|Transport Minister Jeff Radebe sacked two senior board members of the South African Rail Commuter Corporation (SARCC) shortly after they criticised the corporation’s handling of a multibillion-rand tender for the replacement of the entire Metrorail passenger train fleet.
Radebe announced the recapitalisation of Metrorail during his budget speech in Parliament last year, calling it “probably the biggest acquisition currently in the developing world”. He later said the contract would be worth R18-billion.
In September 2008 Radebe removed SARCC chairperson Zukile Nomvete and board member Nonku Tshombe as directors of the corporation. The move came after Nomvete questioned why the board had been bypassed when the business case for the recapitalisation of Metrorail was drawn up for presentation to Cabinet.
This week Radebe denied that their sacking was linked to the recapitalisation, saying the skills and experience required of the board had to be reviewed “in light of the challenges facing the organisation”.
Nomvete is a businessman and former executive director of Transnet, and Tshombe is a senior manager at the South African Revenue Service.
The SARCC, an agency of Radebe’s department, is responsible for providing rail services, capital investment and infrastructural maintenance of the country’s passenger trains.
The Mail & Guardian is in possession of correspondence between Nomvete, Tshombe and the corporation’s chief executive, Lucky Montana, in which Nomvete raises concerns about the acquisition of thousands of carriages. The queries were raised after Radebe’s announcement in Parliament on May 20 that a case for the recapitalisation of Metrorail had been completed.
On September 1 Nomvete wrote to Tshombe, who was chairing the corporation’s finance, capital and procurement committee: “I do not recall the board ever approving, let alone consider fleet recap. This matter has never been before the board. It is shocking to hear about a timetable. As a director I am not aware of the tender or specs for fleet recap.”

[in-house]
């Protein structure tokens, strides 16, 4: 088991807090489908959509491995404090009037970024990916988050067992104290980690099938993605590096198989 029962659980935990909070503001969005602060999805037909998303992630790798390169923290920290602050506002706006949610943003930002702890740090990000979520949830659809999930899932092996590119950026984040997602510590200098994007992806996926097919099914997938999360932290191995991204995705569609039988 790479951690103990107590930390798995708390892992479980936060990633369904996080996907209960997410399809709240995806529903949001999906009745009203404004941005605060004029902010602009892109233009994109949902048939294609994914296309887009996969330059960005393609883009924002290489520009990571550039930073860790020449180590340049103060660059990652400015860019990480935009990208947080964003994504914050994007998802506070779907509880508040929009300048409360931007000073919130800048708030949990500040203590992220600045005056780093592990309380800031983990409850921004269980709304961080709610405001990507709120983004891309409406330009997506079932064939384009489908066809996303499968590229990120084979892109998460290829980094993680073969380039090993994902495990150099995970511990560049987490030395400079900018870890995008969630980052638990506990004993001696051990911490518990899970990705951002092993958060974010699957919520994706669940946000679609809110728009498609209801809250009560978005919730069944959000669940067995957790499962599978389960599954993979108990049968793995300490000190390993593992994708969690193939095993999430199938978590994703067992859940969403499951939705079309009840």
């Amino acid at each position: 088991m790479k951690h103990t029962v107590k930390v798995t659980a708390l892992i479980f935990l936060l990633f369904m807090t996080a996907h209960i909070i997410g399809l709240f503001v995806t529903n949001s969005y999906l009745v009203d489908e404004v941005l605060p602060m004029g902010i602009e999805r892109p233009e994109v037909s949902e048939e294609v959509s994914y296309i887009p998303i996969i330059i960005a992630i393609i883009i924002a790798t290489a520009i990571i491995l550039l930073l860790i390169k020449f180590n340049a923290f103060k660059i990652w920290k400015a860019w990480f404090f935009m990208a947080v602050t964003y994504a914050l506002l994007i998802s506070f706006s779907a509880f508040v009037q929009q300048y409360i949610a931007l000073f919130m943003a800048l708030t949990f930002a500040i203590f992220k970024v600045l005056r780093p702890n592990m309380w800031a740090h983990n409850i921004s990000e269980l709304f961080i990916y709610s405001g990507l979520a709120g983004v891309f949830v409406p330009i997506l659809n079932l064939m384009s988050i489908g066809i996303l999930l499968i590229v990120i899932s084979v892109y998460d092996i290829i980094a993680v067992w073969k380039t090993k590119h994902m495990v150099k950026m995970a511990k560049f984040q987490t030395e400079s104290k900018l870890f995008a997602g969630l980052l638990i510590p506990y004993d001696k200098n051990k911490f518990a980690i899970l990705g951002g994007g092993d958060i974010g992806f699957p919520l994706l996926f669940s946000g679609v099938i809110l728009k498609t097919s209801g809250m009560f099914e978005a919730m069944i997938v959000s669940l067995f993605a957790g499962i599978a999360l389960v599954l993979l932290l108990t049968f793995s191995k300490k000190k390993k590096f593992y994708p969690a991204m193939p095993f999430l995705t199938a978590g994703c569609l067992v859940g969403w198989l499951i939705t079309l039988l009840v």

His email was copied to Montana and other board members. On the same day Montana responded to Nomvete’s email, saying Radebe must obtain Cabinet approval for the plan before SARCC could start to discuss details of the rollout of a new fleet. But according to Montana the corporation had “started doing work” with Radebe’s department on the project.
On September 8 Tshombe replied to Nomvete’s queries, stating that the matter of recapitalisation was indeed never discussed by the corporation’s finance committee.
Ten days later, at the end of the corporation’s annual general meeting for 2008, Transport Department Director General Mpumi Mpofu announced that Radebe had decided to remove Nomvete and Tshombe from the board.
A circular reflecting Radebe’s decision was sent out to the corporation’s staff on the same day. Letters terminating their contracts were delivered to Nomvete and Tshombe four days later, on September 22.
Although Montana denies a link, SARCC insiders believe the sacking of the two board members was a direct result of their criticism and probing of the Metrorail recapitalisation decision. “This plan [for replacing the Metrorail fleet] was never managed in the SARCC, but developed somewhere else,” a corporation insider told the M&G.
Radebe is known to be close to Montana, an ex-deputy director general in Radebe’s department who served as a non-executive director on the SARCC board before being appointed chief executive in 2007.
Nomvete this week said no reasons were given by Radebe for the cancellation of his contract and referred the M&G to his lawyer, Michael Motsoeneng, whom he had instructed to get answers from government.
According to Motsoeneng there has been “no solid response” to clarify Nomvete’s removal from the corporation’s board and they are considering taking Radebe to court to force him to review his decision.
Tshombe declined to comment, but confirmed her suspension and the fact that the corporation’s board never approved a business case for the Metrorail recapitalisation.
Montana said the decision to remove the two board members was Radebe’s.
But on various occasions he [Montana] had raised concerns with the board and Radebe about “board effectiveness/leadership and poor governance practices in some instances”.
He said the recapitalisation of Metrorail had been on the cards since 2007 and Nomvete’s board was informed in August 2008 that SARCC had assisted the transport department to present a business case for the recapitalisation.
“But,” said a SARCC source, “that is exactly the problem. The corporation is not supposed to assist transport, it has to work the other way around. The SARCC is not a rubber stamp.”
No tenders have been called for and Cabinet has yet to take a decision about the multibillion-rand acquisition.